Synthesis and antibacterial activity of iron manganite (FeMnO3) particles against the environmental bacterium Bacillus subtilis†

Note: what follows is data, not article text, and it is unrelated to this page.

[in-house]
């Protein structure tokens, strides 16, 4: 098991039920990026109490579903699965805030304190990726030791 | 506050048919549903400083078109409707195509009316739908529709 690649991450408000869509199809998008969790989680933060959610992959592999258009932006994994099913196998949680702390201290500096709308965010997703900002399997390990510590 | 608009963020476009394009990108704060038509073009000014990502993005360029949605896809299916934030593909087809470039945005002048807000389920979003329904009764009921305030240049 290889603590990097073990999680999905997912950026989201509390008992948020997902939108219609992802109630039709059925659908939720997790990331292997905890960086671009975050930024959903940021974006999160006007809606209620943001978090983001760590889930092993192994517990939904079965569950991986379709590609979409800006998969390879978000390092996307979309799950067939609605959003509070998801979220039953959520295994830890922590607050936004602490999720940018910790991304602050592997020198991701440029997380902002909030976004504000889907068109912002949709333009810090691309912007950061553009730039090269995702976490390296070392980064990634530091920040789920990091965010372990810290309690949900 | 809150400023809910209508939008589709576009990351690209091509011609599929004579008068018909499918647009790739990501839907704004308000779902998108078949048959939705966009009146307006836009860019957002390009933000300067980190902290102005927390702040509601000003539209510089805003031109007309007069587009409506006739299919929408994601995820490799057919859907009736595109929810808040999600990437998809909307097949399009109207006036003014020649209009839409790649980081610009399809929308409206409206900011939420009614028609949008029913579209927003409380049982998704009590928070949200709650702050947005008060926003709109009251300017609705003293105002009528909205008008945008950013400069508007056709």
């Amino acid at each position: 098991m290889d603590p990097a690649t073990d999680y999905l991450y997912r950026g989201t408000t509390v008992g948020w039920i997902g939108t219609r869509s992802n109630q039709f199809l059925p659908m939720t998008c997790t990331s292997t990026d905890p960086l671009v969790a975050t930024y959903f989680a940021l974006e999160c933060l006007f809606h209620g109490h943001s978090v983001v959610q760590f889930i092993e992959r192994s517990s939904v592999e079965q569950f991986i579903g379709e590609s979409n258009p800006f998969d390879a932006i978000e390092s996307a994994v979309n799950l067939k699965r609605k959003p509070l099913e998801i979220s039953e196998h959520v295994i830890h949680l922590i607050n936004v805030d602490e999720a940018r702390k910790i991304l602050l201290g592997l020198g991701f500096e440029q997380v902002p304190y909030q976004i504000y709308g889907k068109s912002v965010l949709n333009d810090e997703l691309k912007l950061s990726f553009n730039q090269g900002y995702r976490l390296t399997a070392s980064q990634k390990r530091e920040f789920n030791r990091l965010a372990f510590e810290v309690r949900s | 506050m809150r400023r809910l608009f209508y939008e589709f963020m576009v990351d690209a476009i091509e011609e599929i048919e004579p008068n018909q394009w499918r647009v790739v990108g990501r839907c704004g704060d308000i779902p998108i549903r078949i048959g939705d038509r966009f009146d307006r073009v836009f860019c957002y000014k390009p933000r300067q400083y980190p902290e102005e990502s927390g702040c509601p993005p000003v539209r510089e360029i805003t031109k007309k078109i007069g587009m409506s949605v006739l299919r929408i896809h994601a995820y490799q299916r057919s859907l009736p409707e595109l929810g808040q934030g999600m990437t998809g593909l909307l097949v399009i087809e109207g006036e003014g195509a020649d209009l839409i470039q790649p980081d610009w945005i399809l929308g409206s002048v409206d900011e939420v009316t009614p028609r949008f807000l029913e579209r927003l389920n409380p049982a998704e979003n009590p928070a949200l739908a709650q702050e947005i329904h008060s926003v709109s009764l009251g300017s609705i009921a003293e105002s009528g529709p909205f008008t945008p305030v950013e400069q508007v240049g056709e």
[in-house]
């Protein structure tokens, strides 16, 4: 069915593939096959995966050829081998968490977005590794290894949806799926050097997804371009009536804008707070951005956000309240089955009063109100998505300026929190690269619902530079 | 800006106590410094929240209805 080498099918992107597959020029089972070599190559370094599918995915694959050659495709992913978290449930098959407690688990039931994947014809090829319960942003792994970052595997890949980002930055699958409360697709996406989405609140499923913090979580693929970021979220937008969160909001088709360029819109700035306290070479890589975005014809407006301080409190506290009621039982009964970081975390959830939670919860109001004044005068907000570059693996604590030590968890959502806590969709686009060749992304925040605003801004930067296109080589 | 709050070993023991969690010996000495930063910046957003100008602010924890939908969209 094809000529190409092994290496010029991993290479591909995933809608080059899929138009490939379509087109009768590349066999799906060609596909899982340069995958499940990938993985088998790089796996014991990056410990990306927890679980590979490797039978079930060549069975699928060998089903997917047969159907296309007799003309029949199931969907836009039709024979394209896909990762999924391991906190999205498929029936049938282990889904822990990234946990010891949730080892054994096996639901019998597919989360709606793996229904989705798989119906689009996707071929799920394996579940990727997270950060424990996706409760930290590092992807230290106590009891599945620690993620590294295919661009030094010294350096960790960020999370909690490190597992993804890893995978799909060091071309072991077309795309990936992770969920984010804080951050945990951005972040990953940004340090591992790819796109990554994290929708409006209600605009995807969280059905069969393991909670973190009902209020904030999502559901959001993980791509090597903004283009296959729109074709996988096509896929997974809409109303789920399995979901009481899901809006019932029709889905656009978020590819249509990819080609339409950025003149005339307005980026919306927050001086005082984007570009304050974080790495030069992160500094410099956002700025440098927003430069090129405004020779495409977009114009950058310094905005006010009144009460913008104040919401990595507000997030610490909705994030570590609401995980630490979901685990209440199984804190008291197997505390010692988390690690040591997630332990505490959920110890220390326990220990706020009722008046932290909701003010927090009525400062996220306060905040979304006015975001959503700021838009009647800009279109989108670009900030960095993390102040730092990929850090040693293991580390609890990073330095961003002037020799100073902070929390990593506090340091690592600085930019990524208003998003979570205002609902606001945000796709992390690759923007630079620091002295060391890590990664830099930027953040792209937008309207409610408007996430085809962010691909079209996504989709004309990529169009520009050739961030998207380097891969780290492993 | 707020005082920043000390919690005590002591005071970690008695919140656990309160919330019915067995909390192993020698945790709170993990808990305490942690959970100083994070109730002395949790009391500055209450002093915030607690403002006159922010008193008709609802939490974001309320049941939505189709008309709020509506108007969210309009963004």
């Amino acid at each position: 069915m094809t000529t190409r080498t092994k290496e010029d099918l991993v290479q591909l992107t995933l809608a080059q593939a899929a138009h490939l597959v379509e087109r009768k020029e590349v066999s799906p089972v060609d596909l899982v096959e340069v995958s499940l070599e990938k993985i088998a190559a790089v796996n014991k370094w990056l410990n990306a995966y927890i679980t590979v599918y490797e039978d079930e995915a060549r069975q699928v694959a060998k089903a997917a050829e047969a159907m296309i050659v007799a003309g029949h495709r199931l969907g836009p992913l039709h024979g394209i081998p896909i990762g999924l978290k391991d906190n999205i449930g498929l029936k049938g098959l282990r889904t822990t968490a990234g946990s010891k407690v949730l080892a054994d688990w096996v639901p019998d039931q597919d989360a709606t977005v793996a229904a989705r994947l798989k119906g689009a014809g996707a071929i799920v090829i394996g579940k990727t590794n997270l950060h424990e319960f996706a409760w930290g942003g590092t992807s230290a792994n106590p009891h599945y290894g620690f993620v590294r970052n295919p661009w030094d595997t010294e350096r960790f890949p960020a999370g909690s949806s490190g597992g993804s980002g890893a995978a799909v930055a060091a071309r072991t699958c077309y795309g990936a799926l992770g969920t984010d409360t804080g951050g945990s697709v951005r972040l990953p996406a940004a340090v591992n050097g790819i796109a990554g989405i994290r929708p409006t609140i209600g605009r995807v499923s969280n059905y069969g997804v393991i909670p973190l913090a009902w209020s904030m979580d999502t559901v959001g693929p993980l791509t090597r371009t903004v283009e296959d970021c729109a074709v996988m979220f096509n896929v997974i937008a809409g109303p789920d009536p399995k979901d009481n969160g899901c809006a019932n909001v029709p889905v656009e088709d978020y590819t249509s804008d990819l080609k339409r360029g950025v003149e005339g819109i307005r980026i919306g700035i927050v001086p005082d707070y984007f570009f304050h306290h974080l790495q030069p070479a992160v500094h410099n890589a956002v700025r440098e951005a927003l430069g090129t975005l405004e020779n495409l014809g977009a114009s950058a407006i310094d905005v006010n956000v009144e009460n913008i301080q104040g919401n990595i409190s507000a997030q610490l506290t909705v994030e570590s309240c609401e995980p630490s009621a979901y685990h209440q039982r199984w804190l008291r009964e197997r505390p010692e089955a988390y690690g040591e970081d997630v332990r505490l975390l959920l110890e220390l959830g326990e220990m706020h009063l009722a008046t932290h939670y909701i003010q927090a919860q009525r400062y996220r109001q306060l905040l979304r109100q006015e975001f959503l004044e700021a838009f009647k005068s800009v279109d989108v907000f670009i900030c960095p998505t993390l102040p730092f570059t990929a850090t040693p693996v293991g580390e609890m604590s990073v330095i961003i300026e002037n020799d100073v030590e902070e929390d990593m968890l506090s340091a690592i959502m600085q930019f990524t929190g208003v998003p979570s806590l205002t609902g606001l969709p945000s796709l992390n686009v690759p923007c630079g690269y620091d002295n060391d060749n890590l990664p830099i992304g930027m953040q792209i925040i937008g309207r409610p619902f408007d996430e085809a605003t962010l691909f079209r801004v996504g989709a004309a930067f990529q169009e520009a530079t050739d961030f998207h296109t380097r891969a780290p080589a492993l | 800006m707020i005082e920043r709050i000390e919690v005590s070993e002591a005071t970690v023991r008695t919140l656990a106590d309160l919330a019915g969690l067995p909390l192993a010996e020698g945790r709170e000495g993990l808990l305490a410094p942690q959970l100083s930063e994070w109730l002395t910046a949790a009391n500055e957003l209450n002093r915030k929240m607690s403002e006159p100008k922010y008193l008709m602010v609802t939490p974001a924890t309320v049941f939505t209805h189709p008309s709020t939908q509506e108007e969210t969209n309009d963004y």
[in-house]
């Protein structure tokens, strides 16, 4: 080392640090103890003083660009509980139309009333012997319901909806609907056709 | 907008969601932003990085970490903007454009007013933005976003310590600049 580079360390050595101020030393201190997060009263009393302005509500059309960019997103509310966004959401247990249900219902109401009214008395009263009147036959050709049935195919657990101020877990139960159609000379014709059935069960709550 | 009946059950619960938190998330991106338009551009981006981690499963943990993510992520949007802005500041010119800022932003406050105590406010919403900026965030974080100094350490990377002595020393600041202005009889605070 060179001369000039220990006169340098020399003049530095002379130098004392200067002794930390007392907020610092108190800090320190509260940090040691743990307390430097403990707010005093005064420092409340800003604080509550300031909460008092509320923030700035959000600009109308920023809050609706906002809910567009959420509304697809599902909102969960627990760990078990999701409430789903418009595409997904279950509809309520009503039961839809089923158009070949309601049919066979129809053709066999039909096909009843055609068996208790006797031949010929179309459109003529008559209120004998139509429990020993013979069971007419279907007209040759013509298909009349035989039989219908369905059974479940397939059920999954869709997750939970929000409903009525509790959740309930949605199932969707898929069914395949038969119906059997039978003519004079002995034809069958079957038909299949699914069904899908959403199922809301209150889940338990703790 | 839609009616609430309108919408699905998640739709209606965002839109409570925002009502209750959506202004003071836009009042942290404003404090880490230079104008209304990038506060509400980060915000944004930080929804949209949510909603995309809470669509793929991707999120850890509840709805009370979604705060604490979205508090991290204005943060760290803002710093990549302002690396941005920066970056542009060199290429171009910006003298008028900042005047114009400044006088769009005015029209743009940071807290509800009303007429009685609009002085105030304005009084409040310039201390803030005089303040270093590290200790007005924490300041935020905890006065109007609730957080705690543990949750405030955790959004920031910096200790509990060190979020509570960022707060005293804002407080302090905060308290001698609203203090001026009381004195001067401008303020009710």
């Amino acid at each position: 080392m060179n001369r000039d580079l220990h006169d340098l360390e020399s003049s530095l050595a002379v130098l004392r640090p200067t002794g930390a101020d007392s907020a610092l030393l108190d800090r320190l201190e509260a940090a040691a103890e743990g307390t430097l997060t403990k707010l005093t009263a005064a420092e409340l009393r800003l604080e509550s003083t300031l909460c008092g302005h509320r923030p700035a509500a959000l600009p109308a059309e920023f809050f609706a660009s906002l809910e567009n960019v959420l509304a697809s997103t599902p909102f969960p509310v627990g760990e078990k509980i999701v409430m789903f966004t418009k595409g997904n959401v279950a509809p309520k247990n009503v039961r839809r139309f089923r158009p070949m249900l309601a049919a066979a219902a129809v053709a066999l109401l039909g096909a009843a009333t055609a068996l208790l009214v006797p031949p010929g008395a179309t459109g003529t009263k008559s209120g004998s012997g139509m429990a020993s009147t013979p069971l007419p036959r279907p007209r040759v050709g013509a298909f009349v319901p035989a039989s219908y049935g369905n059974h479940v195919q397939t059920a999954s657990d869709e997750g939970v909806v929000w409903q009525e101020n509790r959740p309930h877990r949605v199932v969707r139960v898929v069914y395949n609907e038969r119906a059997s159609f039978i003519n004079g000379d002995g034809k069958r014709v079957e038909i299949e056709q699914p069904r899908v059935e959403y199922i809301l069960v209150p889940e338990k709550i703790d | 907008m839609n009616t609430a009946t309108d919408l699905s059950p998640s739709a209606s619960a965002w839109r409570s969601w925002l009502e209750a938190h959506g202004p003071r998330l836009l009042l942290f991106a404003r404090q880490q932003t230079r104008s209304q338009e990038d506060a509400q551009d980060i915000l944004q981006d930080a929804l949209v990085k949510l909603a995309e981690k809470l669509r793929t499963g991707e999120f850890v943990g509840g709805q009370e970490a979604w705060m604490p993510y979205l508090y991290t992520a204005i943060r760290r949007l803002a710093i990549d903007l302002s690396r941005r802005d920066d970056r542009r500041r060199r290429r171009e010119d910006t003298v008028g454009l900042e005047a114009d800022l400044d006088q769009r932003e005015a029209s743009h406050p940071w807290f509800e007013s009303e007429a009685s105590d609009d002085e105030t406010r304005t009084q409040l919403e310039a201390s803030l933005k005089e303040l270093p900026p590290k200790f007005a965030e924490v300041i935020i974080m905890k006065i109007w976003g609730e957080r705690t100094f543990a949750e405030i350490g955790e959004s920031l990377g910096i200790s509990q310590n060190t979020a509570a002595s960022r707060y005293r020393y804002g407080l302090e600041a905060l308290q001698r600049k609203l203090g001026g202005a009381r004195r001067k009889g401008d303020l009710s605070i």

Nanocrystalline iron manganite powder was synthesized using the sol–gel combustion process, with glycine as fuel. It was further calcined at 900 °C for 8 h, resulting in the formation of a loose cubic FeMnO3 powder with a small specific surface area, net-like structure and plate-like particles as confirmed by XRD, N2 physisorption, FESEM and TEM analyses. The metal ion release was studied by ICP-OES and showed that less than 10 ppb of Fe or Mn ions were released by leaching in water, but 0.36 ppm Fe and 3.69 ppm Mn was found in LB (Luria–Bertani) bacterial medium. The generation of reactive oxygen species (ROS) was monitored in distilled water and bacterial medium and showed that FeMnO3 particles do not generate O2˙− ions with or without UV irradiation, but synthesize H2O2 and show an antioxidative effect. Besides the higher stability of FeMnO3 particles in aqueous solution they showed an inhibitory effect on Bacillus subtilis growth in LB medium even at low concentrations (0.01 mg ml−1), but not in BHI medium even at 1 mg ml−1. This study points out that the mechanism of antibacterial action of engineered metal oxides needs continued investigation and specific experimental controls.